Whatever variety of Clematis you choose, pruning is a key part of successful growth and bountiful blooming. Many gardeners are confused by when to prune Clematis and how to do it, so we've put together this guide for you to follow on when and how to prune Clematis.
Do you know when your clematis breaks into bloom? If you do then you will be able to work out when the best time for pruning will be. Clematis are split into three pruning groups according to the flowering season. If you are unsure when your Clematis blooms, the best thing to do is wait until the first flowers appear, note the month and then you will be able to work out what group your clematis belongs to. Don’t just go ahead and hack the stems down thinking that it won’t matter, as this may well cause irreversible damage to the plant.
Flowers through late Spring and Summer and those which flower twice (once in early Spring and again late Summer). Varieties in this group include the large flowered Nelly Moser, Niobe, Bees Jubilee, Aneta and Princess Charlotte.
Flowers late summer. Varieties in this group include Jackmanii, Minuet, Prince George and Viticella.
All newly planted Clematis with just one or two healthy base stems, should be given a hard pruning the first spring after planting. For established Clematis, follow the Clematis pruning group's dates as follows:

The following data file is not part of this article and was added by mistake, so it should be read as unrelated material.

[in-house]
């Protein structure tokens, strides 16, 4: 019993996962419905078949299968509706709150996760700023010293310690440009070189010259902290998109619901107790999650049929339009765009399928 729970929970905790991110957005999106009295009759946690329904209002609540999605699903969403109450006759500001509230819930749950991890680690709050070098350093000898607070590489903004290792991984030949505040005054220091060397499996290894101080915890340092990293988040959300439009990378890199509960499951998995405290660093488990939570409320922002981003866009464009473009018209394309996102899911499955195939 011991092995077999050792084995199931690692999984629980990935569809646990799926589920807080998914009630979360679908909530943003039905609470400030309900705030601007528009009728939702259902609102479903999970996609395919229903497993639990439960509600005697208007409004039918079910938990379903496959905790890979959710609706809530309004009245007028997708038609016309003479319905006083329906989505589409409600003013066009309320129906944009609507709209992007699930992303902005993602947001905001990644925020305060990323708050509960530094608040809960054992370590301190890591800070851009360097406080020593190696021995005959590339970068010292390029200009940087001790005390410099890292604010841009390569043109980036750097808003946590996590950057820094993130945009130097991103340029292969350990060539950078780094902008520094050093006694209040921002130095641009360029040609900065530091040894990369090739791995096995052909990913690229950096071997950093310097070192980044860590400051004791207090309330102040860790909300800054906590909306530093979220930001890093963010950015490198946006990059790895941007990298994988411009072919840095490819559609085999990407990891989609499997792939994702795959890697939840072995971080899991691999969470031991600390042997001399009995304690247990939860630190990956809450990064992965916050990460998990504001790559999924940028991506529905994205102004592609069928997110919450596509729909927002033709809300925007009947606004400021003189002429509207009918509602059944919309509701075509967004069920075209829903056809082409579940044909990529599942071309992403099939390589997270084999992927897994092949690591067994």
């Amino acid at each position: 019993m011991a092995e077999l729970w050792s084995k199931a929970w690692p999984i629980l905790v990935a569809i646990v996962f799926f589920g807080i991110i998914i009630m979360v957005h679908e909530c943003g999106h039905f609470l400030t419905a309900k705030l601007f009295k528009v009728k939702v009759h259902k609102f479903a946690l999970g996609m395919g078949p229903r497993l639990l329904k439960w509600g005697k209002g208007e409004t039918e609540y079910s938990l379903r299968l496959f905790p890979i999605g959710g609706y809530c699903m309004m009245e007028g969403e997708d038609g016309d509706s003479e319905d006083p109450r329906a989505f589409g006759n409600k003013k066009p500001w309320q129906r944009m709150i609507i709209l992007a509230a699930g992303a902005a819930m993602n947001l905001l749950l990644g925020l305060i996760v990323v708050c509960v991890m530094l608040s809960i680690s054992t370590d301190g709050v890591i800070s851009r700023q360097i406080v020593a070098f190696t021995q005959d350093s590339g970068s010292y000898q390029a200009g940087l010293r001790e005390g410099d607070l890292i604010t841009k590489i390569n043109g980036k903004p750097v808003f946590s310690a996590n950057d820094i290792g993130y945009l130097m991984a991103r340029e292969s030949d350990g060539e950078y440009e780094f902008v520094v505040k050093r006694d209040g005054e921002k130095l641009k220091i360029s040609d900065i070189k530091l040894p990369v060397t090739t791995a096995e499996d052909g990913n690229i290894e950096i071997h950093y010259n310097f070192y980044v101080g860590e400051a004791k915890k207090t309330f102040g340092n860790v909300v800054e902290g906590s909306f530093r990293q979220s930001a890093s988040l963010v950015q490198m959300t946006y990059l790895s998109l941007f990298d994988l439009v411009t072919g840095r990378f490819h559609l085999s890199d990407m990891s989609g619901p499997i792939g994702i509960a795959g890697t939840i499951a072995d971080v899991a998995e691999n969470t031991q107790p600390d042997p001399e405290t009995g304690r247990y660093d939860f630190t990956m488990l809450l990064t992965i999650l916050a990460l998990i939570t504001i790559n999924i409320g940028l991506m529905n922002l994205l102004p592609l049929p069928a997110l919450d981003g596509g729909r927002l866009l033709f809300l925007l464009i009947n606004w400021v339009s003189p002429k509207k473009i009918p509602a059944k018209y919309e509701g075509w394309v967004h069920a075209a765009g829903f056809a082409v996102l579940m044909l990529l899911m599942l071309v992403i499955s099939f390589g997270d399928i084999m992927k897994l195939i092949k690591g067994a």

This is the no pruning category (hooray). These varieties don’t need to be pruned regularly to provide you with an abundance of growth and blooms.
Pruning should take place at some point in February (late Winter - early Spring). If the variety flowers twice, then a second pruning should take place in early Summer (May - June) after the first flush of blooms.
Pruning should take place in February (late Winter - early Spring).
How to Prune Clematis
All newly planted Clematis can be pruned back to about 30cm above the ground, in the first spring following planting. This should encourage strong stem growth and a good base for future growth of the plant. Ensure that this hard pruning takes place after the risk of frost has passed around March. For established Clematis plants follow the group pruning guide as follows:
Do you have a Clematis of which you are particularly proud? We’d love to see your photos, you can share them on our Facebook page or Twitter. Also if you have any great tips for growing or pruning?